We want you to fail. Virtually. So you don’t fail in reality. With dynamic analysis you can reduce real-life failure by testing your virtual prototypes; pushing your designs to their breaking point before going full scale.
But what is dynamic analysis? and what does it mean in the ocean engineering industry?
In ocean engineering, dynamic analysis uses virtual prototypes of vessels and equipment operating in ocean conditions using simulation software.
These virtual prototypes capture the dynamic response caused by the effect of wind, waves, and ocean currents. Easy to use software tools allow for much quicker design iteration and optimization compared to rules of thumb or rough calculations. This provides a quick and accurate analysis of the vessels and equipment’s response in various environmental conditions and reduces the need for physical prototypes and testing.
When you perform dynamic analysis you reduce the risks and uncertainty of a project by considering the nonlinear and complex effects of current, wind and waves.
With dynamic analysis, you can apply industry best practices for installation and maintenance processes and explore design alternatives efficiency. At any stage of the project, virtual prototypes can be used to answer questions related to engineering design, planning, training, operations, and safety.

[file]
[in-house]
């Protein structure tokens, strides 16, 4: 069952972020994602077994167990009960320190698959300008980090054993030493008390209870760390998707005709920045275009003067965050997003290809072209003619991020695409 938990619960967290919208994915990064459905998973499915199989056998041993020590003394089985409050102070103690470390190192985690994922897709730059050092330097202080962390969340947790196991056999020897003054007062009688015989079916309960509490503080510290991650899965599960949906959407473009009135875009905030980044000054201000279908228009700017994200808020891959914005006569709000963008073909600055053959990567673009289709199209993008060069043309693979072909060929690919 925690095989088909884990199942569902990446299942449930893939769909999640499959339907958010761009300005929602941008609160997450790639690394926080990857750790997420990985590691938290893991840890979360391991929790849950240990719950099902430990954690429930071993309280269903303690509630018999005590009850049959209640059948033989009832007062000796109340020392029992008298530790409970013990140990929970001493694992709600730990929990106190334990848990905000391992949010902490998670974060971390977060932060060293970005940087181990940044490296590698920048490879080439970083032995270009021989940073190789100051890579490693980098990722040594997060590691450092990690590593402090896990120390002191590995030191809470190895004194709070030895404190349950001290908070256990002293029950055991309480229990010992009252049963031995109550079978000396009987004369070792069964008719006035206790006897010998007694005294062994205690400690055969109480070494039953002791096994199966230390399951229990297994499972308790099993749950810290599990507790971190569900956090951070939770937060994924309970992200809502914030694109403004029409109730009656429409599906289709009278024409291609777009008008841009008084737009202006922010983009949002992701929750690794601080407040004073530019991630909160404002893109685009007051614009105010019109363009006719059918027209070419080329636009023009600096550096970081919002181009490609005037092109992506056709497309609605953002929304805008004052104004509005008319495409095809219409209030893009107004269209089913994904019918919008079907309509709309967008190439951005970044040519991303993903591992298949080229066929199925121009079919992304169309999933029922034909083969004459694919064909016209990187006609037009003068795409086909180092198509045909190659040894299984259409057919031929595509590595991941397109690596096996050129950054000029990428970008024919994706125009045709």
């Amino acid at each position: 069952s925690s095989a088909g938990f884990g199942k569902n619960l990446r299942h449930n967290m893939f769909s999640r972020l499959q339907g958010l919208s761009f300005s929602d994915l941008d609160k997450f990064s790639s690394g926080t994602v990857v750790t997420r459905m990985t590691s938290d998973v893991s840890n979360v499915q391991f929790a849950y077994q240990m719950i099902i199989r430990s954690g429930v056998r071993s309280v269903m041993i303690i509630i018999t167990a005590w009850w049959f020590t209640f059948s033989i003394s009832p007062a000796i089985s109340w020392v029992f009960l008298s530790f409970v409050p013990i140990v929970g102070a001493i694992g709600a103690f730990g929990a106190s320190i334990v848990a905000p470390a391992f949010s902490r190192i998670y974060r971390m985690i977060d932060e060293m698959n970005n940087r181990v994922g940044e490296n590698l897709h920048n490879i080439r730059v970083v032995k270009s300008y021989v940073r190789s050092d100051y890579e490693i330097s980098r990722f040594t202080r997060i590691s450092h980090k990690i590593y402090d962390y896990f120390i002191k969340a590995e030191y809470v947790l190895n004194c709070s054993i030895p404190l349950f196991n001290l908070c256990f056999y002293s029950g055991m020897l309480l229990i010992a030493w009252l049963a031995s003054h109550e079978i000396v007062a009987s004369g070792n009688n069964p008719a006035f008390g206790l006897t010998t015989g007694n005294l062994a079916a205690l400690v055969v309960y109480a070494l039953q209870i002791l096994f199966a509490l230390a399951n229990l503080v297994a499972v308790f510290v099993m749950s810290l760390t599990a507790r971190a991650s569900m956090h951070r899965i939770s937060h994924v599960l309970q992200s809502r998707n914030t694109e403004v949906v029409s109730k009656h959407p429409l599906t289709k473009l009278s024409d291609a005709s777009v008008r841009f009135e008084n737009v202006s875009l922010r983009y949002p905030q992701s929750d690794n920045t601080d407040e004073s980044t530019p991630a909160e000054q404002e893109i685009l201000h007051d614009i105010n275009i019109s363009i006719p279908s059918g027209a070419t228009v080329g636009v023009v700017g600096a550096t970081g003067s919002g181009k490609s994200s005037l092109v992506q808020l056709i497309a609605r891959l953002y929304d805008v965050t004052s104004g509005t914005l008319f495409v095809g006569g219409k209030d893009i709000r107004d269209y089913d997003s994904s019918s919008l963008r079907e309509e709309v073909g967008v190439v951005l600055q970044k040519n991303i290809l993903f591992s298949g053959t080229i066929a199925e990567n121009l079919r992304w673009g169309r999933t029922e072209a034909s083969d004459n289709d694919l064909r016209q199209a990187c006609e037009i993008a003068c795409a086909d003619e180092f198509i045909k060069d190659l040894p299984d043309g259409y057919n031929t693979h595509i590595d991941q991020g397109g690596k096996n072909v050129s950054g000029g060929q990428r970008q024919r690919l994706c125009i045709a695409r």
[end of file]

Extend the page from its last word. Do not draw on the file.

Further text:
Some common questions are;
- How will my mooring system respond to wind and waves?
- How will my ship behave in a seaway?
- How can I safely tow this barge?
- How will my towed body respond?
- How will the pipeline be loaded during install?
- How do tidal energy platforms behave in current and waves?
- How much energy can my wave energy converter extract from the waves?
The NRCan ecoEII project is helping to reduce the cost of in-stream tidal energy through the development of comprehensive site assessment methods and technologies. Lessons learned from this project will help smaller and remote communities deploy smaller scale tidal energy systems and support them with their local equipment and capabilities.
The ecoSPRAY was deployed in Grand Passage between Freeport and Westport, NS, in the Outer Bay of Fundy. The Bay of Fundy has the highest tides in the world with current speeds that can reach up to 11 knots. With the help of ProteusDS and its advanced finite-element capabilities, DSA was able to simulate the floating platform and mooring configuration before deployment.
The ability to view and understand how a system will react is a big advantage in any ocean industry. It allows you to plan ahead and gain insight into how a system will react into a wide range of conditions. Determining areas of potential problems will reduce project risk and provides assurance that the design can withstand the extreme ocean conditions.
Dynamic analysis can be used for a wide variety of marine industries including;
- offshore oil and gas (moorings, pipelines, floating structures)
- oceanography (towed bodies, buoys, and moorings)
- aquaculture (net cage analysis, moorings)
- naval architecture (seakeeping, towing)
- ocean engineering (boom design, installation analysis, marine operations)
- renewable energy (wave and tidal energy, installation in tidal environments)
- subsea (ROV simulation, AUV/UUV hydrodynamics)
- defense and R&D (launch and recovery, towed arrays, submarines)